My voice is fine as well, although there was merely a slight chance that my vocal chords would be disturbed during the procedure. But that tiny chance was enough to fuel my anxiety engine into overdrive. So I began a Project I call VoiceBank.
The idea is pretty straight forward. When a person’s ability to speak deteriorates to a point of incoherence due to throat cancer or Multiple Dystrophy or any sort of injury, the common option for speech is a speech generating device that utters a transistorized monotone words entered in some fashion on their computer. This is familiar to many of us as the voice of Dr. Stephen Hawking, the famous astrophysicist who has been living with Lou Gehrig s Disease (ALS) for decades.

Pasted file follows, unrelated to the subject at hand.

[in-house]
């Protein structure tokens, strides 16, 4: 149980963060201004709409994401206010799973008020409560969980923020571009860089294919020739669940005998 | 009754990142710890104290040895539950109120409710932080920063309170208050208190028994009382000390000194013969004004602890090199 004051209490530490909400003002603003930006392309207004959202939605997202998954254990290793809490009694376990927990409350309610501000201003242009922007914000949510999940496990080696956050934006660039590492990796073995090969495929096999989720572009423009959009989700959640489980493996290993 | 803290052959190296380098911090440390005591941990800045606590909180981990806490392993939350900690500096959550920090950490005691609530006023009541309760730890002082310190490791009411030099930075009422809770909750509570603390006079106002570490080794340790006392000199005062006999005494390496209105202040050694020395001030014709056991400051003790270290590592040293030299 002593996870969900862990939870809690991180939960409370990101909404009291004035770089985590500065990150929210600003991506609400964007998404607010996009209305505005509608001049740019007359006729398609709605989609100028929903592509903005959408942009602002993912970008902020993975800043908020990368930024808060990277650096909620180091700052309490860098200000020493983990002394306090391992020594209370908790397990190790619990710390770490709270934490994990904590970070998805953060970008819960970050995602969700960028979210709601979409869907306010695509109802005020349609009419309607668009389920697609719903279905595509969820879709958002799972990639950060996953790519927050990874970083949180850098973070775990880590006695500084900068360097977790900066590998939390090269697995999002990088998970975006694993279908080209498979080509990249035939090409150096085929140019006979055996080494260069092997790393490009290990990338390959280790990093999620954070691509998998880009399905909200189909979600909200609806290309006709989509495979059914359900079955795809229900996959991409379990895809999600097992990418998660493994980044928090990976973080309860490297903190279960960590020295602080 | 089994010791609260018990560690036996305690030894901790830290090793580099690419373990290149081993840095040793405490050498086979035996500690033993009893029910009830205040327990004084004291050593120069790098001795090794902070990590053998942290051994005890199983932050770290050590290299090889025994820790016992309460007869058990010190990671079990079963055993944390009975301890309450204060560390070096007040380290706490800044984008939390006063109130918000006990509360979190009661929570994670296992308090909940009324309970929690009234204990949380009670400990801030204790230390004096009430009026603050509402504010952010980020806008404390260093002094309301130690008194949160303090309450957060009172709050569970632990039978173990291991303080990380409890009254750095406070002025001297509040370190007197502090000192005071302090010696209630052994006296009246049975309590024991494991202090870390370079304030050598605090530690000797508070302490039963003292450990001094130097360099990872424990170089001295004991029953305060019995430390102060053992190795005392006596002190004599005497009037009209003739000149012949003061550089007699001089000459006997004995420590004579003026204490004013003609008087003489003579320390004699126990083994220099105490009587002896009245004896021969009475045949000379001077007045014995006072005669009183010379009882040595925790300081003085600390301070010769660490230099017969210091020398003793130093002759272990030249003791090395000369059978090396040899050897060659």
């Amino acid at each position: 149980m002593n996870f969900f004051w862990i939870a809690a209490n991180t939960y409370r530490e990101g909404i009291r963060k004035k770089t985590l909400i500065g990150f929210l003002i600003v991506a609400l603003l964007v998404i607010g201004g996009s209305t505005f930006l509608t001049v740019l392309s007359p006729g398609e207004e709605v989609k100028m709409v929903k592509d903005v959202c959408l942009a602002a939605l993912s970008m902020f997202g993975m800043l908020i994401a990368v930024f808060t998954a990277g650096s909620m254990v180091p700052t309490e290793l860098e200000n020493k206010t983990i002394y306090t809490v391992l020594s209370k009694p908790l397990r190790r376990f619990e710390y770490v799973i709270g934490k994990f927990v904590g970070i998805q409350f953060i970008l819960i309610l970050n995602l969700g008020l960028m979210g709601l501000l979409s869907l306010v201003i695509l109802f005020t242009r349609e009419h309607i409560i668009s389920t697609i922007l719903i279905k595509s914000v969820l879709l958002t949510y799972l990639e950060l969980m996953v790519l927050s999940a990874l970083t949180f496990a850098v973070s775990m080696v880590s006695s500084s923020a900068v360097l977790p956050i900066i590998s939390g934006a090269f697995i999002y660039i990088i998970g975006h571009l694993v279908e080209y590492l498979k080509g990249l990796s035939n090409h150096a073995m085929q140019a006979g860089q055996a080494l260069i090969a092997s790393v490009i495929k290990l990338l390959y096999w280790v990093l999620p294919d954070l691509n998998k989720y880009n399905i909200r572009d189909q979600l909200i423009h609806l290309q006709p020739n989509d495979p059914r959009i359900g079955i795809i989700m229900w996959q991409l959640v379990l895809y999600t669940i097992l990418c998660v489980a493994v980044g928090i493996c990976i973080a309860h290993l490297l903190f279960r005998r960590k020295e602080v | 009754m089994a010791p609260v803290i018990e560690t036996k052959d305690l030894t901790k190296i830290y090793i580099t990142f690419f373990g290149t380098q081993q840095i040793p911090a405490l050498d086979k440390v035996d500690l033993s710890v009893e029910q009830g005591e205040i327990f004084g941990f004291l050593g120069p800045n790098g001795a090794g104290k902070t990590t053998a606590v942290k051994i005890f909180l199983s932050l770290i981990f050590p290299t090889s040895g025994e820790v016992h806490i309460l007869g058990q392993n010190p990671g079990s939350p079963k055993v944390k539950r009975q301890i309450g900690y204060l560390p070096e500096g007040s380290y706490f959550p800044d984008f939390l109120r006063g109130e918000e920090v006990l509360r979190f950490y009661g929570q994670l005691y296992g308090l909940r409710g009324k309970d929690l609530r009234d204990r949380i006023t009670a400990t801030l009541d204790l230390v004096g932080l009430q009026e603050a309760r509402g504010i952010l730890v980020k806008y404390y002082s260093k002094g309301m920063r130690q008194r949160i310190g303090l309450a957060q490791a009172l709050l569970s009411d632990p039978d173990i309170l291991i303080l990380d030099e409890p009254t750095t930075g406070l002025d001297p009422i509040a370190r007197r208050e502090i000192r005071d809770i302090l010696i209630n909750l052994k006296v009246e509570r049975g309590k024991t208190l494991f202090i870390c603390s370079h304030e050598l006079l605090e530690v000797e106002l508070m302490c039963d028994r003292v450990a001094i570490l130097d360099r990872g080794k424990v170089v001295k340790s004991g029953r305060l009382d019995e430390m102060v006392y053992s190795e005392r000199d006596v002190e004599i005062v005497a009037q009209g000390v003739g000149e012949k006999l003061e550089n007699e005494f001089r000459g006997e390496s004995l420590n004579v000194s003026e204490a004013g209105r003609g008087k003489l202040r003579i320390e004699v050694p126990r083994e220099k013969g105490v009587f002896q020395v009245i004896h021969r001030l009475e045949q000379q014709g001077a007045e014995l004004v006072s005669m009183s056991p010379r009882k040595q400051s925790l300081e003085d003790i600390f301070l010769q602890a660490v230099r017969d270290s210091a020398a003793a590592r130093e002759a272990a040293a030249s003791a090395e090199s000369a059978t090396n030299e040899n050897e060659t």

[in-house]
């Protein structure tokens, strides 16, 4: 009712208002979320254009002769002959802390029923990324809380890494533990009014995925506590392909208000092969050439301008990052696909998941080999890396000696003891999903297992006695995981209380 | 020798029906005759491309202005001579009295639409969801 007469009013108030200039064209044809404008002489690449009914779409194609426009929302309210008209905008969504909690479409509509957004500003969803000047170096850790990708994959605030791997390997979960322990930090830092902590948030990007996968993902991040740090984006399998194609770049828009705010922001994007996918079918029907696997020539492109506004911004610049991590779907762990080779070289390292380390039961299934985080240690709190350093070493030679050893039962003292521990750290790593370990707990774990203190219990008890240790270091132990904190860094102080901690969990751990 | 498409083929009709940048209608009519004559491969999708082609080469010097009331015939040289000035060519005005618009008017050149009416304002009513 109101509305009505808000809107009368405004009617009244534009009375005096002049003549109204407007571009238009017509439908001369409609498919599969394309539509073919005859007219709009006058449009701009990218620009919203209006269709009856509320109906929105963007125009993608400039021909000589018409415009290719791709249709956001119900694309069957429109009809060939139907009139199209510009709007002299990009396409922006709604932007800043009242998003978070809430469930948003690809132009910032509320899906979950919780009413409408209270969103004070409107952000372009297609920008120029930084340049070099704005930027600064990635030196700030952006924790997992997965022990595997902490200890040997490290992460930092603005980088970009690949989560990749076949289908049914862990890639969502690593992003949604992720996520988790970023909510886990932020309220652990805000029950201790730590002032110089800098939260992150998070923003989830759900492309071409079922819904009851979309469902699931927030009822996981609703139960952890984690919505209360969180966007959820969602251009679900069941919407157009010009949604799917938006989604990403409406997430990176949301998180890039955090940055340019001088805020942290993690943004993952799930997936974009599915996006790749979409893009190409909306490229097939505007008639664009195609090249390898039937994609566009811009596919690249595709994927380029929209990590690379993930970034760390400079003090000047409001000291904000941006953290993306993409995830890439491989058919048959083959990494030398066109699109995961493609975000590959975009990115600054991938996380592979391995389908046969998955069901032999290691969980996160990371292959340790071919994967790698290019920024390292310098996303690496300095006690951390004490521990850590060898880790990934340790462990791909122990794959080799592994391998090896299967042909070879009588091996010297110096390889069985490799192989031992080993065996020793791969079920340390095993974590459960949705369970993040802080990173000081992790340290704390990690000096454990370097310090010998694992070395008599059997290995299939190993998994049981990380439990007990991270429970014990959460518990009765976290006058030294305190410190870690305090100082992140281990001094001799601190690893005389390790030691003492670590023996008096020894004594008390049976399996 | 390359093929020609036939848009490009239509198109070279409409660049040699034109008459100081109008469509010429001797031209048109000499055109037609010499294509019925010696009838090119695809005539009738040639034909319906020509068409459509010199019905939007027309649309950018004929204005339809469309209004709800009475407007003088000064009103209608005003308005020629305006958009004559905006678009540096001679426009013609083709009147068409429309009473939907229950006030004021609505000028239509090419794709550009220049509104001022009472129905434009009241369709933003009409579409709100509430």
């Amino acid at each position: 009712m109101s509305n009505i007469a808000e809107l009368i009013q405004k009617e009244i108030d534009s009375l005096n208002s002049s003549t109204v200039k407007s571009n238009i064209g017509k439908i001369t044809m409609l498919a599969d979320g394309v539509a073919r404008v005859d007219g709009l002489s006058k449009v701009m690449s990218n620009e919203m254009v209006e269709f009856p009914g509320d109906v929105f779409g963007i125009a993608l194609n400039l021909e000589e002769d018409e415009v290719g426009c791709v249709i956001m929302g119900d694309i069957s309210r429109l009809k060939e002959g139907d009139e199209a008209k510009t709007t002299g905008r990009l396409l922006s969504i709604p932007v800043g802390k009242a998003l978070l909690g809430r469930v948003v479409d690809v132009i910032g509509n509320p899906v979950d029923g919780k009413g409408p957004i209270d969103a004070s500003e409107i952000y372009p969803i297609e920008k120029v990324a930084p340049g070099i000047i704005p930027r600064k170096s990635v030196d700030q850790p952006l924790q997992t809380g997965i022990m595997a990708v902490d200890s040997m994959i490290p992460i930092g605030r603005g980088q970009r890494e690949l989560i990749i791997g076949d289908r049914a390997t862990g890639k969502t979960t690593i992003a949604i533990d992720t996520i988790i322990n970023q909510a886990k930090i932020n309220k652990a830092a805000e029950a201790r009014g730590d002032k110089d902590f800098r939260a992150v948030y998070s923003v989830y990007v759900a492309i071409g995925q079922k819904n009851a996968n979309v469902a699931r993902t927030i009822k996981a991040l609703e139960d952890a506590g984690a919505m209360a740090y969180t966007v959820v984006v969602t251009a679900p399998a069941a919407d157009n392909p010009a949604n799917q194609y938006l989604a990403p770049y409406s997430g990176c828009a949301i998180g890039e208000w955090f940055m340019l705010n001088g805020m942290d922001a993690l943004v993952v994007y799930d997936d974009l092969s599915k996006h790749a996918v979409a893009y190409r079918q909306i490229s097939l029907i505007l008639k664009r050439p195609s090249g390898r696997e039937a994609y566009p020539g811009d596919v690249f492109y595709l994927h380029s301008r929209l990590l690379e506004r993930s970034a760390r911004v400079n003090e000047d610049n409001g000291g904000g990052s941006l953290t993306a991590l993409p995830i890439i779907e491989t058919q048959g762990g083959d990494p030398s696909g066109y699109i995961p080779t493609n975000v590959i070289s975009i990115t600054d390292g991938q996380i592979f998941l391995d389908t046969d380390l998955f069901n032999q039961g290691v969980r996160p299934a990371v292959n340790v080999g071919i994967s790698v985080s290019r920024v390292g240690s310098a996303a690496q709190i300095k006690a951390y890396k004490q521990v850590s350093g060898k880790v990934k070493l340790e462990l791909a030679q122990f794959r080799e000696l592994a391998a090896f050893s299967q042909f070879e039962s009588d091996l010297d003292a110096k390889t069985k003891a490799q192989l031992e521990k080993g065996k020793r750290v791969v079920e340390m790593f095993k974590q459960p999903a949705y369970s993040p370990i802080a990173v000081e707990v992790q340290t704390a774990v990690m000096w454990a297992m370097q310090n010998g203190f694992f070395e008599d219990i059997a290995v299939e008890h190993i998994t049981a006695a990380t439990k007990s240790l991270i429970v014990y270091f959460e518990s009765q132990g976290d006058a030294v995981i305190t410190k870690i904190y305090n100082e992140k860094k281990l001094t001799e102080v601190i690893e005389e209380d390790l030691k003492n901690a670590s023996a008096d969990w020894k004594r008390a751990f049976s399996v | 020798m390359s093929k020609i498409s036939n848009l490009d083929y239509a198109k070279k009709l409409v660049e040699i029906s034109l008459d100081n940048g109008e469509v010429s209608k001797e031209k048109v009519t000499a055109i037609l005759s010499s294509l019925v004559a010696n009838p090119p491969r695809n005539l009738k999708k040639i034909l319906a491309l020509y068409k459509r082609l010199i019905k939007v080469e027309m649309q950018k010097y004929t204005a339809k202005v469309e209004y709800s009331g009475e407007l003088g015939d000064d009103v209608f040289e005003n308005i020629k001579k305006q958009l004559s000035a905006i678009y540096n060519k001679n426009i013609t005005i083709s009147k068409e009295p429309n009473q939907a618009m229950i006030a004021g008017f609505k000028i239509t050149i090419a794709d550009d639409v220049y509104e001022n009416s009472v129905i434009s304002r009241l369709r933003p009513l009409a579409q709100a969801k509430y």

The technology, known as electronic augmentative and alternative communication (AAC), was pioneered by futurist Ray Kurzweil in the mid 1970s. Kurzweil is now an executive at GOOGLE spearheading Artificial Intelligence and the coming Robopacolypse (not as bad as it sounds).
Now if I were to lose my voice for good, like the late film critic and overall Hero of Chicago Roger Ebert, I would not want my new voice to sound like IBM, Hewlett-Packard, or even SIRI. Not even HAL-9000, although “I am afraid I cannot do that, Dave” is one of my favorite lines.
I would want to be using my own voice. How? It is simply a matter of pre-recording common (and even uncommon) words, phrases, numbers, quips, snarky comments, and even cuss word, and loading them into a database. Like the epherial voice on the subway.